Others spend much of their time sharing extra-biblical revelation; claiming that God spoke to them or revealed something new to them that no one else has ever known before.

Things you can’t even find in the Bible.

It is disturbing that stories and extra-biblical revelation make up more of a sermon or teaching than God’s Word, even more disturbing is that we prefer this over our personal time in the Word, one-on-one, just me and Jesus.

No third party.

No voice of human, fallible, fallen man speaking in my ear, telling me what I am reading and what to think.

2. People listen more to commentary than the voice of God

What if I told you that you could understand the Bible, even deeply understand the Bible, without listening to a Bible teacher or attending a theological university?

What if I told you that you don’t need biblical commentary to understand God’s Word?

While there is a place for Bible teachers and commentary, the danger in becoming too reliant on it is that we stop listening to the voice of God.

When our diet consists more of blog posts, written commentary about God’s Word, podcasts about God’s Word, and sermons, and less actual reading of God’s Word without human voices filling our ears, we become spiritually malnourished.

Even more dangerous is that this creates a perfect environment for false teachers.

Elite Christianity elevates devotionals and commentary about God’s Word above God’s actual Word, as consumers grow dependent upon what is easily digestible.

Dear sister, you don’t need the regurgitated meat of the Word, you need to chew on the actual meat and digest it yourself!

3. People are less connected with their local church, even disconnecting

Elite, celebrity Christianity has given birth to the mega-church and a culture that Paul spoke out against in 1st Corinthians.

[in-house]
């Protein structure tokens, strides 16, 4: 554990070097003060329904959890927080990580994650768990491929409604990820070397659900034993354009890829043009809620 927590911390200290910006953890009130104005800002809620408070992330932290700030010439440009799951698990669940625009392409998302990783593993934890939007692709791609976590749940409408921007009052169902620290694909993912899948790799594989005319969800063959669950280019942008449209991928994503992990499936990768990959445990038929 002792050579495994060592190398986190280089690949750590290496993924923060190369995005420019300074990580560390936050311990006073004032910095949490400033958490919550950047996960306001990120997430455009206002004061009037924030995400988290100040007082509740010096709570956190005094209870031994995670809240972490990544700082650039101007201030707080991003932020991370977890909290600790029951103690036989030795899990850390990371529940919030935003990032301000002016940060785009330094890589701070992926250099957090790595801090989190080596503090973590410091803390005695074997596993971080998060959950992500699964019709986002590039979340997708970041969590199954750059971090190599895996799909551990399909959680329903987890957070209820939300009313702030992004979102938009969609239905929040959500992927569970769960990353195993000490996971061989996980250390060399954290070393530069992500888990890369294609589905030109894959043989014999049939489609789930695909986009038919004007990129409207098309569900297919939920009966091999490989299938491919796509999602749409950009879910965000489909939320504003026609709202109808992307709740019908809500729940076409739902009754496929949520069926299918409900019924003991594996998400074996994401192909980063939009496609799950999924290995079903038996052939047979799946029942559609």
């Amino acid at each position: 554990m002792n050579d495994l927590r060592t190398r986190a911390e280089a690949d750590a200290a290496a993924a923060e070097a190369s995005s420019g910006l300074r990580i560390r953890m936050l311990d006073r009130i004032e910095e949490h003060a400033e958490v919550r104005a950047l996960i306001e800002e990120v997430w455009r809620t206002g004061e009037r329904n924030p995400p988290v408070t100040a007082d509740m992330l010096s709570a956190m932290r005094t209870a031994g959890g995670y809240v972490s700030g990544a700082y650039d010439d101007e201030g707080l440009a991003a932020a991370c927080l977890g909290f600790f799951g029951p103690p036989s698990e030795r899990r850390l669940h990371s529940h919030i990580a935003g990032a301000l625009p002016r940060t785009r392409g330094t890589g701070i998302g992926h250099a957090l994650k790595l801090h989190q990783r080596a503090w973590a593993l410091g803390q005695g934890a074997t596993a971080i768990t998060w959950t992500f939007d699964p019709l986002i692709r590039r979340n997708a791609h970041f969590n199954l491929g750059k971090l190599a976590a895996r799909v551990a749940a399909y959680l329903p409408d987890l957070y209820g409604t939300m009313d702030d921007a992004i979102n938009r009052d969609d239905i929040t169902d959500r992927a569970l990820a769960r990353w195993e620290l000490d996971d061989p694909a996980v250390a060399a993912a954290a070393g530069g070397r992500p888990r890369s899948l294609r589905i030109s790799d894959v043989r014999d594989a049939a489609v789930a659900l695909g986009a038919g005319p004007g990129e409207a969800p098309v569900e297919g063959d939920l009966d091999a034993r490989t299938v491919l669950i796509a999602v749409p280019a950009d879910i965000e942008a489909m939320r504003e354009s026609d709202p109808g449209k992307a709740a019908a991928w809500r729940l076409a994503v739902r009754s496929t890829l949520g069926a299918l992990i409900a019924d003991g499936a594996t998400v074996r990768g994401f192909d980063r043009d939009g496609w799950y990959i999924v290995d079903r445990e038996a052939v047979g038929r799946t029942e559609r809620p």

“Now I say this, that each of you says, ‘I am of Paul,’ or ‘I am of Apollos,’ or ‘I am of Cephas,’ or ‘I am of Christ.'”  1 Corinthians 1:12

Instead of following Christ, we are following Christian celebrities and the elite in the body of Christ.

  • Elite pastors of mega churches
  • Elite Bible teachers
  • Elite worship leaders
  • Elite Christian bloggers and authors

Fallen man who is fallible, broken, and flawed.

And as we create followings around these elite Christian celebrities, we become more connected with their community than we are with our local church.

Barna research shows that the number of young people leaving the church has increased to 64%. (source)

As God’s Word is being preached less and less from the pulpit, and as more and more pastors preach pop-psychology, pseudo-science, and self-empowerment / self-help messages, we see a growing disinterest and disillusionment with the church.

Of course we do!

There is no power to save, deliver, and transform in psychology and science!

There is no salvation in ourselves – if we could save ourselves there would be no need for Jesus Christ!

We have moved away from the very bedrock of our faith and begun to worship humankind, science, and academia; and this goes hand-in-hand with the culture of Christian elitism and celebrityism.

Because as people leave the local church, they very often still remain connected to these elite Christians, as it gives them a sense of still being connected to God and their faith.

God designed the local church to be His body, a source of encouragement and accountability for our spiritual growth and maturity.

“…not forsaking the assembling of ourselves together, as is the manner of some, but exhorting one another, and so much the more as you see the Day approaching.” Hebrews 10:25

Dear sisters, I am gravely concerned for the body of Christ in our culture! I am deeply burdened by the amount of deception I hear in preaching and read in articles and blog posts. I am grieved by the number of Christians who are disconnecting and “deconverting”

But this is the natural outcome of elite Christianity. History is there to remind us.